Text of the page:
Archive for the 'courts' Category

High Court challenge to court closures – Law Society’s Gazette

“The High Court is set to hear the first of four legal challenges to magistrates’ courts closures, the Gazette has learned.”

Full story

Law Society’s Gazette, 14th April 2011

Source: www.lawgazette.co.uk

European courts face workload ‘crisis’, claims House of Lords – Law Society’s Gazette

“The European Union’s two highest courts are facing a ‘crisis’ in managing their existing and ever increasing workloads, according to House of Lords report published yesterday.”

Full story

Law Society’s Gazette, 7th April 2011

Source: www.lawgazette.co.uk

Clarke announces major overhaul of civil justice – Ministry of Justice

“The first major overhaul of the civil justice system in 15 years and reform of controversial ‘no win no fee’ deals were announced by Justice Secretary Kenneth Clarke today.”

Full press release

Ministry of Justice, 29th March 2011

Source: www.justice.gov.uk

Clarke stamping out compensation culture fears – Ministry of Justice

“Fears that a damaging compensation culture and an unwieldy justice system is costing businesses millions of pounds and deterring deserving individuals from using the justice system are to be tackled under plans announced today.”

Full press release

Ministry of Justice, 29th March 2011

Source: www.justice.gov.uk

The changing face of justice – The Guardian

“The visual vocabulary of courts – rooted in Babylonian, Egyptian, Classical, and Renaissance iconography – provides a transnational symbol of government, and courts have become obligatory facets of good governance. Consider the image of two women: one with scales, sword and blindfold; the other, Prudence, regarding herself in a mirror. Justice was once regularly shown with Prudence as well as Fortitude and Temperance, the four cardinal virtues. We know this imagery of justice because we have been taught it. Rulers regularly link themselves to the virtue Justice as they seek legitimacy for the laws that they make and enforce.”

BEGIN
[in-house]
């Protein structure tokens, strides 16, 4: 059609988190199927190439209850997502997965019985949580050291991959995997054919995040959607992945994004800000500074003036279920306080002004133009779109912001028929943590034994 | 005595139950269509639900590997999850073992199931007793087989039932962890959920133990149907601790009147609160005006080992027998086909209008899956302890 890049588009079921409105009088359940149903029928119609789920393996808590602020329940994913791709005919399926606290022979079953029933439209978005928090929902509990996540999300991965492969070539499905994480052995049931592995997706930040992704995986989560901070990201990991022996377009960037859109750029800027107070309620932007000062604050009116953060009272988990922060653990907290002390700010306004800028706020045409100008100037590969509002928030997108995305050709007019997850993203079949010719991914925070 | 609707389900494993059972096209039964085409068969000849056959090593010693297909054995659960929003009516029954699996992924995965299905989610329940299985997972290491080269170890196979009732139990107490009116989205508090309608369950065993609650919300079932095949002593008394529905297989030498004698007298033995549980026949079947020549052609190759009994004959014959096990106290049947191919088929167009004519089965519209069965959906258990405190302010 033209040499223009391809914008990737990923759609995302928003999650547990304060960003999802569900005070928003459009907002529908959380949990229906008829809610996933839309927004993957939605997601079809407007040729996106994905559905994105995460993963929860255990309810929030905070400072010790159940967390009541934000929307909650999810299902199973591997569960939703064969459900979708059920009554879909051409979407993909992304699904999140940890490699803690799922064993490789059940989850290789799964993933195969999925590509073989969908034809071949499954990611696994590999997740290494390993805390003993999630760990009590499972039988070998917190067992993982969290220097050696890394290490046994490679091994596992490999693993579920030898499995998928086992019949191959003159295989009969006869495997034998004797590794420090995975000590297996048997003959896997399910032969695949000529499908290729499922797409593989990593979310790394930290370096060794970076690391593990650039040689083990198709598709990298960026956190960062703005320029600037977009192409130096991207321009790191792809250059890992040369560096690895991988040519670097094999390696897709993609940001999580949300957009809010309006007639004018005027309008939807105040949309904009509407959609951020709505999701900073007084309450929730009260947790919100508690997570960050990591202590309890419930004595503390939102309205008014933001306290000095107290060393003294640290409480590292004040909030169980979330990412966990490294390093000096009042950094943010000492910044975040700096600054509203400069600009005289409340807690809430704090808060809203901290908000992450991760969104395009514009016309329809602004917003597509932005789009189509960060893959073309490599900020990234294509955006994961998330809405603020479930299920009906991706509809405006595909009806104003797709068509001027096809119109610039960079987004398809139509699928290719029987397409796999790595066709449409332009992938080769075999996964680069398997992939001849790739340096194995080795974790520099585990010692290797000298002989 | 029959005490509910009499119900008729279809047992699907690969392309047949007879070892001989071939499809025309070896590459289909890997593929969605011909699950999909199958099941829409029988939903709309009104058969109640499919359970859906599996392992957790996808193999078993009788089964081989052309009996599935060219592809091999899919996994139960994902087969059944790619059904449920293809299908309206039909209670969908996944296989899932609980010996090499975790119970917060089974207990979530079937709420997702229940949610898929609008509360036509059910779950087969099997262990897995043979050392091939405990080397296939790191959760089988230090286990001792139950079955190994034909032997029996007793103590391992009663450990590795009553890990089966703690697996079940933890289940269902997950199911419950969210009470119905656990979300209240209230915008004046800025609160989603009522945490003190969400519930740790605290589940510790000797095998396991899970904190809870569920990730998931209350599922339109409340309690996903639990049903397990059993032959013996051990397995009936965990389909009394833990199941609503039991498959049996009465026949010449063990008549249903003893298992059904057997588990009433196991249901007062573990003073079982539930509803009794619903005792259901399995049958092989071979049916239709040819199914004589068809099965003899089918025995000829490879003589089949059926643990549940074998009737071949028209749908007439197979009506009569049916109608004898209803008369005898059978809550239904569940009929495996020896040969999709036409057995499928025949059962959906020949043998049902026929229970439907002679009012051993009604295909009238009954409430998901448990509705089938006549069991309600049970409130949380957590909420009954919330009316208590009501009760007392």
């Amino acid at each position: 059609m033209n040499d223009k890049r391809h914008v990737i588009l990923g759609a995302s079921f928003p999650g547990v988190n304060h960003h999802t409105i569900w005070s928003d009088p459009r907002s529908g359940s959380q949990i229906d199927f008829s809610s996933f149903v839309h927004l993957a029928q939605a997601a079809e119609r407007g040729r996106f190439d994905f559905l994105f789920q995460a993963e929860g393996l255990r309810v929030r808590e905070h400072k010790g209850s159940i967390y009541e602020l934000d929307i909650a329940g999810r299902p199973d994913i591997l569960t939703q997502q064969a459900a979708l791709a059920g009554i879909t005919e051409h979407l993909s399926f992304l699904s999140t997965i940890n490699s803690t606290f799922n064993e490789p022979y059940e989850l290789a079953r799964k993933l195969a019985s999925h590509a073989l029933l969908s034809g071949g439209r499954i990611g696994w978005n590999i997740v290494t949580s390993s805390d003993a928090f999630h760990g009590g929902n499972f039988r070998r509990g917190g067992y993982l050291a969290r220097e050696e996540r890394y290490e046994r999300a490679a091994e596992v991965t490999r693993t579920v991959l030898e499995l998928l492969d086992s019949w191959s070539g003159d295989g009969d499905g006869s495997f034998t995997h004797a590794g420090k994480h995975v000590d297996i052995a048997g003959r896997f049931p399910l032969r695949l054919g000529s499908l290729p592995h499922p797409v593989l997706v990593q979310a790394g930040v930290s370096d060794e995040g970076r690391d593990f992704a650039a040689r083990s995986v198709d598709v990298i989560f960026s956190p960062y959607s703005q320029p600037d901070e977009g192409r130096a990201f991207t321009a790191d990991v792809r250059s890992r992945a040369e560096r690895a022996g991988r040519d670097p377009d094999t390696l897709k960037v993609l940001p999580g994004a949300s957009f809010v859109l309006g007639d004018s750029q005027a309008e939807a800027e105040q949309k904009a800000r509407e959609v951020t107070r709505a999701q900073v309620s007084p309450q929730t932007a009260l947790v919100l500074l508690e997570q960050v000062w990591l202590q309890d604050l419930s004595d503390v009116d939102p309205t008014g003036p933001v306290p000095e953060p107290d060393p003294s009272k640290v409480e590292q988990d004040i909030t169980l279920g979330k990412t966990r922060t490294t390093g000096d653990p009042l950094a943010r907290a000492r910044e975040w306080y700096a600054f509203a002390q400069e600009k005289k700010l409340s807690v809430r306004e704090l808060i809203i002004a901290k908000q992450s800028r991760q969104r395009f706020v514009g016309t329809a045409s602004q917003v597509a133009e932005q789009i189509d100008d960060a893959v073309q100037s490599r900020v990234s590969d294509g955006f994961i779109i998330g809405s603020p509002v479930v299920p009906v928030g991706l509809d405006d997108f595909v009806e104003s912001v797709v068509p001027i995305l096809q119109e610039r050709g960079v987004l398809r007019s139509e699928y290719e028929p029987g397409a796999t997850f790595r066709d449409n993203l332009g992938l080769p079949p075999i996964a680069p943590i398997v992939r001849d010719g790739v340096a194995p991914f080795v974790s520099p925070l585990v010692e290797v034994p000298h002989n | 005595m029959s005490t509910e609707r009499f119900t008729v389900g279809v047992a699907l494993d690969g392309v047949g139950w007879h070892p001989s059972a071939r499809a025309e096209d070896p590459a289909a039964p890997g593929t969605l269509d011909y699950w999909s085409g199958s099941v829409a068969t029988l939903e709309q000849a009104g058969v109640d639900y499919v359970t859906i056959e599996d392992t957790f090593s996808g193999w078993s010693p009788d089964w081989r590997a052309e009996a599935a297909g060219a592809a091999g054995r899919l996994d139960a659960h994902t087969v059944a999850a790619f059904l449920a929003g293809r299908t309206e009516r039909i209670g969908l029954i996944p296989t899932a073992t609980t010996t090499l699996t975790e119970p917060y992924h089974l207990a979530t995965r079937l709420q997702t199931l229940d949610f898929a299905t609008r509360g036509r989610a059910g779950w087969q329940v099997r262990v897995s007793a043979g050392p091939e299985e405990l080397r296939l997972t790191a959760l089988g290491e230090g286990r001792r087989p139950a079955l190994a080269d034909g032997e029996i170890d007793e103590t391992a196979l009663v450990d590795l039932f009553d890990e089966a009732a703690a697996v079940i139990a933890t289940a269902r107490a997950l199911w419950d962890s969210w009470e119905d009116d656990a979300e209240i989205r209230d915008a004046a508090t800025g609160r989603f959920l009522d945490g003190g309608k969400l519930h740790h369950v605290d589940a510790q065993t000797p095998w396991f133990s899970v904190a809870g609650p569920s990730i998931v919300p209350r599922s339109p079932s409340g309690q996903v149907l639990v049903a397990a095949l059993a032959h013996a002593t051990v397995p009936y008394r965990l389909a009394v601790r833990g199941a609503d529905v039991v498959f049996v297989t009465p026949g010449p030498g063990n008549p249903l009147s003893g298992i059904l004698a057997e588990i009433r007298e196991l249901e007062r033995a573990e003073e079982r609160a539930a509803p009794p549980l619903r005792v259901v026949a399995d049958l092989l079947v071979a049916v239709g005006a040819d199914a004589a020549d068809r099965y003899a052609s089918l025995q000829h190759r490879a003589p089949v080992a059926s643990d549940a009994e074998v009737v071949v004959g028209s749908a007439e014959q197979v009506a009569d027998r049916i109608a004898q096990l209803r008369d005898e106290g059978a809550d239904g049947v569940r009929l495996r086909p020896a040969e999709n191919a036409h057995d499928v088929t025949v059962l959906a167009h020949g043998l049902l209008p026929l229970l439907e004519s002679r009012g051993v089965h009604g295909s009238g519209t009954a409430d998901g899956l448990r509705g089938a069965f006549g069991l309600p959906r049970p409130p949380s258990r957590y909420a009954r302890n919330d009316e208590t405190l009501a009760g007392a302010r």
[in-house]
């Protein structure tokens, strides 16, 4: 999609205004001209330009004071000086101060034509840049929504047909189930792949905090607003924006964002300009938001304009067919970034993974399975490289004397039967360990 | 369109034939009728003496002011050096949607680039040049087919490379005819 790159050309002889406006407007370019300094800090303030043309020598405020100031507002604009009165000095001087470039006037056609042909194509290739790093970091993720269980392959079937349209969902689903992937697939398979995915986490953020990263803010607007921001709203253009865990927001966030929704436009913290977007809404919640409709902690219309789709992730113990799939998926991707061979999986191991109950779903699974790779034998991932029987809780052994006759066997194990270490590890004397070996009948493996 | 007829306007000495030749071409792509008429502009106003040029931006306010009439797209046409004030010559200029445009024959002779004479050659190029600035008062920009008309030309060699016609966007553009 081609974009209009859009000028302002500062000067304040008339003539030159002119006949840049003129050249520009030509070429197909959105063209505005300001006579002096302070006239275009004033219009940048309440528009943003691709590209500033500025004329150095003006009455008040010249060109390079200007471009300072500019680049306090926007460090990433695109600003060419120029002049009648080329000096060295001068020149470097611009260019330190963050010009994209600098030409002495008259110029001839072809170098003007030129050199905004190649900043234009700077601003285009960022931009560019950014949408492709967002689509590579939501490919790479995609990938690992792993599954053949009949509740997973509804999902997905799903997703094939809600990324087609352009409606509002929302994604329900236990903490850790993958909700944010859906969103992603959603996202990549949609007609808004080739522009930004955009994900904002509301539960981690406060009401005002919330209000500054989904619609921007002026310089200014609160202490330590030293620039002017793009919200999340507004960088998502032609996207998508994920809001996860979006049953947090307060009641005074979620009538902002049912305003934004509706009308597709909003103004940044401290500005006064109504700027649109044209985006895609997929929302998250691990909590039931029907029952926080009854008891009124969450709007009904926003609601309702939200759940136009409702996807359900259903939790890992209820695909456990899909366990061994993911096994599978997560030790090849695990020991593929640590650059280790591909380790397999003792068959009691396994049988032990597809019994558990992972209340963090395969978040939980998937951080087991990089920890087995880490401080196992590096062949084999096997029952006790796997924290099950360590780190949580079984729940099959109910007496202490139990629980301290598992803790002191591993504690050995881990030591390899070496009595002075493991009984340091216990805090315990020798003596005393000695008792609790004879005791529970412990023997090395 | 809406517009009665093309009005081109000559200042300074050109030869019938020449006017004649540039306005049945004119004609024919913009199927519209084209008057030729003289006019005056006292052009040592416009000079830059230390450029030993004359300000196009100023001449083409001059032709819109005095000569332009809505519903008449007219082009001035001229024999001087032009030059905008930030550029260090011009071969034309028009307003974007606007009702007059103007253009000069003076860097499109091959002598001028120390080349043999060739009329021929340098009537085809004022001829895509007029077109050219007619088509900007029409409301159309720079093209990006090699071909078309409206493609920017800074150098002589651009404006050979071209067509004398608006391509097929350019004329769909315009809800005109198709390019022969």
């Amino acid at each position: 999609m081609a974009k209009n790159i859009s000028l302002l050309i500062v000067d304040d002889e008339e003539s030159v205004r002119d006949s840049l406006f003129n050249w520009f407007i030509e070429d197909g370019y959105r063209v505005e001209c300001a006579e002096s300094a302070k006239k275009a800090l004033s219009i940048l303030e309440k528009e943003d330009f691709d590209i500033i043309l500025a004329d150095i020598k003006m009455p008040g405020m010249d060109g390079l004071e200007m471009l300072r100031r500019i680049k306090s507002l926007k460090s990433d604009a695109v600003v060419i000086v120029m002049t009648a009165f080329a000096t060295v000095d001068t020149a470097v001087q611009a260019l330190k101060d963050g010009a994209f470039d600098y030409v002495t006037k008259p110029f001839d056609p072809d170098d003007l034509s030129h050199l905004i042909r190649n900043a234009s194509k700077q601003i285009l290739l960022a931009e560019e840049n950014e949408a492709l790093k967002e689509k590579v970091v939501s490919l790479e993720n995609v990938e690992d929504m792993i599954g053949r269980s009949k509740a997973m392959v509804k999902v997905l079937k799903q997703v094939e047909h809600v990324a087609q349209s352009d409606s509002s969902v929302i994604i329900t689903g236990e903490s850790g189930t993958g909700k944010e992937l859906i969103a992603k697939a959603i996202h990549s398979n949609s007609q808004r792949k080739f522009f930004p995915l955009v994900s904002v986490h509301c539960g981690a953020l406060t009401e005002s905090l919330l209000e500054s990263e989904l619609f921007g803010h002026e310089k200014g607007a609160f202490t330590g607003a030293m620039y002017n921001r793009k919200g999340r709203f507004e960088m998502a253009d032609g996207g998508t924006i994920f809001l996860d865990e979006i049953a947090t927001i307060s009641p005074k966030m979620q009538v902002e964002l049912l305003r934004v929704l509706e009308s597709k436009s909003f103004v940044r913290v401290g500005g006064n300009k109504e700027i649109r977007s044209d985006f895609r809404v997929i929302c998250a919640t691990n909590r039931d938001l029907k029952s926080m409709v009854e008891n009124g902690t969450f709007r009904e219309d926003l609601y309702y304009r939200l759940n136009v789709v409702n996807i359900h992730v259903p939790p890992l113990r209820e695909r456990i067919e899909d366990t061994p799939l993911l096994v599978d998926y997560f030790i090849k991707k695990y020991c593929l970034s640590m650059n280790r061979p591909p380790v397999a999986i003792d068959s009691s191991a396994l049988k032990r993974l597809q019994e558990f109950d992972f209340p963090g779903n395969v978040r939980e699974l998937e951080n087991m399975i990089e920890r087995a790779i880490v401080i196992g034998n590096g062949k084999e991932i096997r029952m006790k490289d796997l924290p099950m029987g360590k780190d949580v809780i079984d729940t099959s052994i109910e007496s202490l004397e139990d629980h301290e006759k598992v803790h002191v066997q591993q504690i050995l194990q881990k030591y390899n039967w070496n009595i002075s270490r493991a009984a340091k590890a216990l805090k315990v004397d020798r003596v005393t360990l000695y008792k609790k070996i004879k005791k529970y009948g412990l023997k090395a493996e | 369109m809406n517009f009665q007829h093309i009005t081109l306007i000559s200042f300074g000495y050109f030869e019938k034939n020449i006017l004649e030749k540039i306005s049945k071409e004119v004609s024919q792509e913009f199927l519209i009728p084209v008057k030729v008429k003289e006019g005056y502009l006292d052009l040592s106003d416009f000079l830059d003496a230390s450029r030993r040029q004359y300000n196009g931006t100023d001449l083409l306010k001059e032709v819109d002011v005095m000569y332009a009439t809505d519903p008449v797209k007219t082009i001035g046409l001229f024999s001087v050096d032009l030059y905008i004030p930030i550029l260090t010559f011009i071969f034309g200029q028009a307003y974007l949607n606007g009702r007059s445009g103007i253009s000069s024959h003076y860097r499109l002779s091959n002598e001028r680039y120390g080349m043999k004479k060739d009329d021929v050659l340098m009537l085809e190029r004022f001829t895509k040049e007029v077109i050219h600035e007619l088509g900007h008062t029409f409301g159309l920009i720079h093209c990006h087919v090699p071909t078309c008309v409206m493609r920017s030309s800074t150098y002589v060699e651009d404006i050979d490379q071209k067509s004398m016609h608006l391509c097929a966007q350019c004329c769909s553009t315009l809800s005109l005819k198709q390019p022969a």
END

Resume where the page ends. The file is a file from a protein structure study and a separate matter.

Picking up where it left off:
Full story

The Guardian, 24th March 2011

Source: www.guardian.co.uk

Related link: Representing justice

Proceedings brought by Peñarroja Fa – WLR Daily

Proceedings brought by Peñarroja Fa (Joined Cases C-372/09 and C-373/09); [2011] WLR (D) 98

“A duty entrusted by a court, in relation to specific matters within the context of a dispute before it, to a professional who had been appointed as a court expert translator constituted the provision of services for the purposes of article 50EC of the EC Treaty (now article 57FEU of the FEU Treaty)). The activities of court experts in the field of translation did not constitute activities which were connected with the ‘exercise of official authority’ for the purposes of the first paragraph of article 45EC of the EC Treaty (now article 51FEU of the FEU Treaty). Article 49 EC (now Article 56 TFEU) precluded (a) national legislation under which (i) enrolment in a register of court expert translators was subject to conditions concerning qualifications but (ii) the interested parties could not obtain knowledge of the reasons for the decision taken and that decision was not open to effective judicial scrutiny enabling its legality to be reviewed, inter alia, with regard to its compliance with the requirement under European Union law that the qualifications obtained and recognised in other member states had to have been properly taken into account; and (b) a requirement that no person might be enrolled in a national register of court experts as a translator unless he could prove that he had been enrolled for three consecutive years in a register of court experts maintained by a particular national court, where such a requirement was found to prevent the qualification obtained by a person and recognised in that another member state from being duly taken into account for the purposes of determining whether that qualification might attest to skills equivalent to those normally expected of a person who had been enrolled for three consecutive years in a register of court experts maintained by the member state in which the expert was seeking enrolment. The duties of court expert translators, as discharged by experts enrolled in a national register were not covered by the definition of ‘regulated profession’ set out in article 3(1)(a) of Parliament and Council Directive 2005/36/EC of 7 September 2005 on the recognition of professional qualifications (OJ 2005 L 255, p 22).”

WLR Daily, 17th March 2011

Source: www.iclr.co.uk

Please note once a case has been fully reported in one of the ICLR series the corresponding WLR Daily summary is removed.

Court cases should be on TV, says top civil judge – BBC News

“The top civil judge in England and Wales has suggested televising hearings to increase confidence in justice.”

Full story

BBC News, 17th March 2011

Source: www.bbc.co.uk


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